Gas Tax Suspension Not Enough Say Several Democrats

Three legislators urge governor to join anti-gouging efforts

Today several Democratic legislators again applauded Gov. Sean Parnell’s attempts to hold down fuel costs for Alaskans, but urged the governor to go further, and join their efforts to end fuel price gouging in Alaska. The governor wants to extend the eight cent fuel tax suspension, but the Democrats’ proposal could reduce gasoline costs by as much as 51 cents per gallon.

 “Alaskans are paying too much for gas,” said Rep. Pete Petersen (D-Anchorage) who is a sponsor of HB 25 which would prohibit refineries from charging excessive or exorbitant prices.  “The state needs anti-gouging laws so we can get to the bottom of why residents of a major oil producing state are paying more than almost anyone else for a tank of gas.”

Despite being the nation’s largest oil producer per capita, Alaska gasoline and diesel prices have consistently been the highest in the nation, even when the state tax was suspended for a year.  According to the latest report from AAA, including state taxes, Alaskan gas prices are 51 cents higher than the national average.  The average Alaskan gasoline price is $3.498 per gallon excluding state taxes.  Hawaii, which produces no oil, has the second highest prices at $3.247 per gallon, excluding state taxes.  In Washington the price is $2.859.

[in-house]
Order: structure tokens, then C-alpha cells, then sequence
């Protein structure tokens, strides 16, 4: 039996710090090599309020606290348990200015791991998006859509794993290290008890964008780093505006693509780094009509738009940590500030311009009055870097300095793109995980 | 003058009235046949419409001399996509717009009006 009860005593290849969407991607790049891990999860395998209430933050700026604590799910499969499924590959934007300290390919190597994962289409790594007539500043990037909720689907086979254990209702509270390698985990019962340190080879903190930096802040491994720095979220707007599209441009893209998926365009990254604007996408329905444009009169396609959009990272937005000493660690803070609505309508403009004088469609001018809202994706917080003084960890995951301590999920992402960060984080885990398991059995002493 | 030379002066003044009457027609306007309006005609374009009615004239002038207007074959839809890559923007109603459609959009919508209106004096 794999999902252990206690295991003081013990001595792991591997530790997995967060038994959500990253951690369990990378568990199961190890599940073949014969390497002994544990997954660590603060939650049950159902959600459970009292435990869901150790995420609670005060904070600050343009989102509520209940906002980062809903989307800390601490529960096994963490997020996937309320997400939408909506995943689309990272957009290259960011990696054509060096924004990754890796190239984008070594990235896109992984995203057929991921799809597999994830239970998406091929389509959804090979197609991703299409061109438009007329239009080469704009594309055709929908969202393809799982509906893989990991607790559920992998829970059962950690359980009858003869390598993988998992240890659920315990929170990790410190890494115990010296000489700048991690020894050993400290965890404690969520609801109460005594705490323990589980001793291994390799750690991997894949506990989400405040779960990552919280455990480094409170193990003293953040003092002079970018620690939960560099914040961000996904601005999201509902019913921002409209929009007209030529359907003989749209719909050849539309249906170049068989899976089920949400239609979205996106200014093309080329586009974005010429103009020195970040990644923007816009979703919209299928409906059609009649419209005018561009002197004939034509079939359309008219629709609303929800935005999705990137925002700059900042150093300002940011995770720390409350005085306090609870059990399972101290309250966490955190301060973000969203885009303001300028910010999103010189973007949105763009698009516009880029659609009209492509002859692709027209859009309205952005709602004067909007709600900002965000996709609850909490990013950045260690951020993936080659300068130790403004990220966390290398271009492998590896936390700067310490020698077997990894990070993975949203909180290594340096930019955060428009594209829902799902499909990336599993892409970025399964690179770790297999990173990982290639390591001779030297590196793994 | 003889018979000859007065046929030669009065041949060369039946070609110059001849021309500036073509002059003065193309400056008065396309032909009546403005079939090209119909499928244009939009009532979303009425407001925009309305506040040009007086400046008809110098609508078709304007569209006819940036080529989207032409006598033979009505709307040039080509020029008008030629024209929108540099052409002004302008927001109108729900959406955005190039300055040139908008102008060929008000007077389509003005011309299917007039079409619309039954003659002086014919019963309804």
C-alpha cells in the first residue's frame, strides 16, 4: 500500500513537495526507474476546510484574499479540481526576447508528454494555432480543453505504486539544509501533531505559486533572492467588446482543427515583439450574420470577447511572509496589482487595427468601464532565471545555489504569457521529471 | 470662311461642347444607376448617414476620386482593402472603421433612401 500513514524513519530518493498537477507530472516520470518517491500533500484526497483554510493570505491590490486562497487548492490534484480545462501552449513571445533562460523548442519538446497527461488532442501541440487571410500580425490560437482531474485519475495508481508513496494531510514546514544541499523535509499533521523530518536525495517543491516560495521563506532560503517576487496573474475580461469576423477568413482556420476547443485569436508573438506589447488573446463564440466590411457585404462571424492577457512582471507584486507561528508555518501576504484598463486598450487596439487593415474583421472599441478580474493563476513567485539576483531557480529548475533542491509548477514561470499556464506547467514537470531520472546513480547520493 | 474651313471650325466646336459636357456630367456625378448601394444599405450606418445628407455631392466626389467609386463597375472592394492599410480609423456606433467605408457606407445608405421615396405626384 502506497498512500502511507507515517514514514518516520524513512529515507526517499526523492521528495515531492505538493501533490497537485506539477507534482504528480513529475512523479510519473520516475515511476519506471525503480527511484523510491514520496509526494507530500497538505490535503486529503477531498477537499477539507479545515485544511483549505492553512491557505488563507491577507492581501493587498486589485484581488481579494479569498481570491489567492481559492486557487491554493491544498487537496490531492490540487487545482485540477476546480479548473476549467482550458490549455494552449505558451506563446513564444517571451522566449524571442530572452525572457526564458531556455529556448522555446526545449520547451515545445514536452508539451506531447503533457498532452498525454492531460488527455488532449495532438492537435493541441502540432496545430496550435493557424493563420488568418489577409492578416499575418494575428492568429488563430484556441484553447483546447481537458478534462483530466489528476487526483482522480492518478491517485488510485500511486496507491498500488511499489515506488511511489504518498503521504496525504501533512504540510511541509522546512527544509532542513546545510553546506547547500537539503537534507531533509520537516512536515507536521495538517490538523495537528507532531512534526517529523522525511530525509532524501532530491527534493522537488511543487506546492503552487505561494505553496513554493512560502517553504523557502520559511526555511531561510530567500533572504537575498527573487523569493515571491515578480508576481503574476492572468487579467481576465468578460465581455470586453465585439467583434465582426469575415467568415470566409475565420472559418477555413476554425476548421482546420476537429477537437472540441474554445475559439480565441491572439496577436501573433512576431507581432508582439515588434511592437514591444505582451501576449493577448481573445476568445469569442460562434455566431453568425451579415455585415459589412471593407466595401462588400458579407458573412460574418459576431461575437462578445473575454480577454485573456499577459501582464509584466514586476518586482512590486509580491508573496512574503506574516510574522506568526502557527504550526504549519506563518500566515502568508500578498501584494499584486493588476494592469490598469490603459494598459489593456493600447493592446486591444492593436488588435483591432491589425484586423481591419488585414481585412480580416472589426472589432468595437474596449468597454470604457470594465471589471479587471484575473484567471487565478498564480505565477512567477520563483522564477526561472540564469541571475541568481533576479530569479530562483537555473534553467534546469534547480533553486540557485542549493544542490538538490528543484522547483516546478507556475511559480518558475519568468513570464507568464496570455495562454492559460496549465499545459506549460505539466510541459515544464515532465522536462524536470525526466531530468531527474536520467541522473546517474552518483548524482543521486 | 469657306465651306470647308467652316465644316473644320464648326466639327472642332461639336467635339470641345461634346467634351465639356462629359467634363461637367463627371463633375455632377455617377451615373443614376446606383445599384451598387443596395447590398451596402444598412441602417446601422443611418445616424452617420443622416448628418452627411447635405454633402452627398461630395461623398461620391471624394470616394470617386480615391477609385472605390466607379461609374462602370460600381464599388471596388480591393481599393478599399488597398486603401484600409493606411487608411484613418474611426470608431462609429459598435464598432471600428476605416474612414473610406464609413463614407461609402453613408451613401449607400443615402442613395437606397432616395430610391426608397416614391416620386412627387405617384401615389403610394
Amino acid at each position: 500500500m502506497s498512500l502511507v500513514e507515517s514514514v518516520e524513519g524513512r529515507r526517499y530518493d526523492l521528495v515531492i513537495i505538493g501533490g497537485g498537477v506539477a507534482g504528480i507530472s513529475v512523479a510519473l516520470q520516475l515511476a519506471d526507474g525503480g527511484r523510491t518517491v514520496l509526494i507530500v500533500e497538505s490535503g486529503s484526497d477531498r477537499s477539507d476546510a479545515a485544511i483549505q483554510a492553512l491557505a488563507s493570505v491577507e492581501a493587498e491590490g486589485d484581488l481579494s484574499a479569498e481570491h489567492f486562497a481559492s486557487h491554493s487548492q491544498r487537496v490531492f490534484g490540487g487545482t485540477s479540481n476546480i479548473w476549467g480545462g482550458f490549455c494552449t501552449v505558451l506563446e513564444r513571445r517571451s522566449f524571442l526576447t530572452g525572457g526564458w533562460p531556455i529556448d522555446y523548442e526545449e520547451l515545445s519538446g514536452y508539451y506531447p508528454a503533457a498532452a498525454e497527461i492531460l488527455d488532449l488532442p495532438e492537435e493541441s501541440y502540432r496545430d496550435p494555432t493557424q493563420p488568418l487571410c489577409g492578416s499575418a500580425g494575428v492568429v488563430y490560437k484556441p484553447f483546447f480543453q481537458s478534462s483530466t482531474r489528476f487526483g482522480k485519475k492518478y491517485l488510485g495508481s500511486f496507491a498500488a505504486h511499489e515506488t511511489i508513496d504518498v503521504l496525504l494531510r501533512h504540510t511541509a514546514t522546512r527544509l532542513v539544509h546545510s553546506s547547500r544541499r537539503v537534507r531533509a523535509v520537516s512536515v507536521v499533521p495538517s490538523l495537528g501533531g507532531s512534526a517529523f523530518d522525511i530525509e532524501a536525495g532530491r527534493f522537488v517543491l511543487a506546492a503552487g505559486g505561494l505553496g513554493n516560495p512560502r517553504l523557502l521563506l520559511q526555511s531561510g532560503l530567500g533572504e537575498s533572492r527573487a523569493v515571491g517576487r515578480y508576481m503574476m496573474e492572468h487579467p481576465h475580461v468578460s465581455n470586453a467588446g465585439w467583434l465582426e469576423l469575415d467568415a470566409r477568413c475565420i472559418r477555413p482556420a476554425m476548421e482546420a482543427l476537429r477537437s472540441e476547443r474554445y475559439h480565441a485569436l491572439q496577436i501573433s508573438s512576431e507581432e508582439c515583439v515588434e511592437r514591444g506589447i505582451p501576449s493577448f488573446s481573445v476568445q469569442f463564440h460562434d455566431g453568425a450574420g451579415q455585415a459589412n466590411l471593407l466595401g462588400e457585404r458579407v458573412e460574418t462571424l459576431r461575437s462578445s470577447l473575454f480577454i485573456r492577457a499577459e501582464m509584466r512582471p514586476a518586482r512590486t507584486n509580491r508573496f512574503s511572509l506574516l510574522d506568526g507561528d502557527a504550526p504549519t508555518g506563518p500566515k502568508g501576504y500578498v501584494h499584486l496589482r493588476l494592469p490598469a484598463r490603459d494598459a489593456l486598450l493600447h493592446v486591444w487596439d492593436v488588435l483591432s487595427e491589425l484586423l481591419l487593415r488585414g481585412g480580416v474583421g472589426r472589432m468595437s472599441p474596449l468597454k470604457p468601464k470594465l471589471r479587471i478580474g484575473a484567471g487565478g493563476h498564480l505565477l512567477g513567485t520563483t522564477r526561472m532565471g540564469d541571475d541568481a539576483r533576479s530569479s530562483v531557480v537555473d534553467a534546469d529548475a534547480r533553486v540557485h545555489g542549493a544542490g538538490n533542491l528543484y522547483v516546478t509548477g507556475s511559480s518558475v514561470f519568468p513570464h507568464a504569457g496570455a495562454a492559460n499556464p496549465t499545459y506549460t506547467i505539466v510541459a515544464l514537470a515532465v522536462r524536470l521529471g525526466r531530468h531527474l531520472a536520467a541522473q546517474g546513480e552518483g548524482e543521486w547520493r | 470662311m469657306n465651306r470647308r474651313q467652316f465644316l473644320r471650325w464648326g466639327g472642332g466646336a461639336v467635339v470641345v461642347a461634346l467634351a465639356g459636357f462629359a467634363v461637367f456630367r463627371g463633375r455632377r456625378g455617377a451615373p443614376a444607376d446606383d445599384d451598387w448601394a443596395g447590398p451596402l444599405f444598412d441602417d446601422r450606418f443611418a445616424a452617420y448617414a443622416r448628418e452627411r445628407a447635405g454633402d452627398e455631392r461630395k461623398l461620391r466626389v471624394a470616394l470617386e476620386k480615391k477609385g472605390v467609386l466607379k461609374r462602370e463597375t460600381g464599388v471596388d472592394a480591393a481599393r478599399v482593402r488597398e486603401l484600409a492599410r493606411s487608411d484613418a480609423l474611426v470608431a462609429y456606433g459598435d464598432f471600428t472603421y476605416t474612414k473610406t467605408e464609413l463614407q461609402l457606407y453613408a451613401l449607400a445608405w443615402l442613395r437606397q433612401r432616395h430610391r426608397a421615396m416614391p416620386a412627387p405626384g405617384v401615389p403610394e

Sen. Bill Wielechowski (D-Anchorage) who sponsors SB 28 said, "A recent nonpartisan report showed Alaskans have been paying about 54 cents per gallon more than the national average, and refiners in Alaska are making twice as much profit as elsewhere.  While rolling back the 8 cent gas tax may help, if we want real change for Alaskans, we must pass a strong anti-price gouging bill."

Separate investigations by the Attorney General, House Judiciary Committee, and the Legislative Research Service have all shown that Alaska’s high prices are caused by abnormally large mark-ups charged by Alaska’s refineries.  The Attorney General concluded that there is no real competition between the two refiners, but that Alaska does not have any laws against price gouging. 

“Repealing the eight-cent gas tax is only a small part of what the state can do to help,” said Rep. Chris Tuck (D-Anchorage) a sponsor of the House bill.  “The underlying issue is bringing those prices down to be more in line with what families should be paying. The problem isn't high taxes, the real problem is high prices charged by the refineries."

Also sponsoring the House legislation are Rep. Scott Kawasaki (D-Fairbanks).  The Senate bill is also sponsored by Sens. Johnny Ellis and Hollis French (both D-Anchorage).  The House bills were released last week and will be assigned to committees on Tuesday, the first day of the legislative session.

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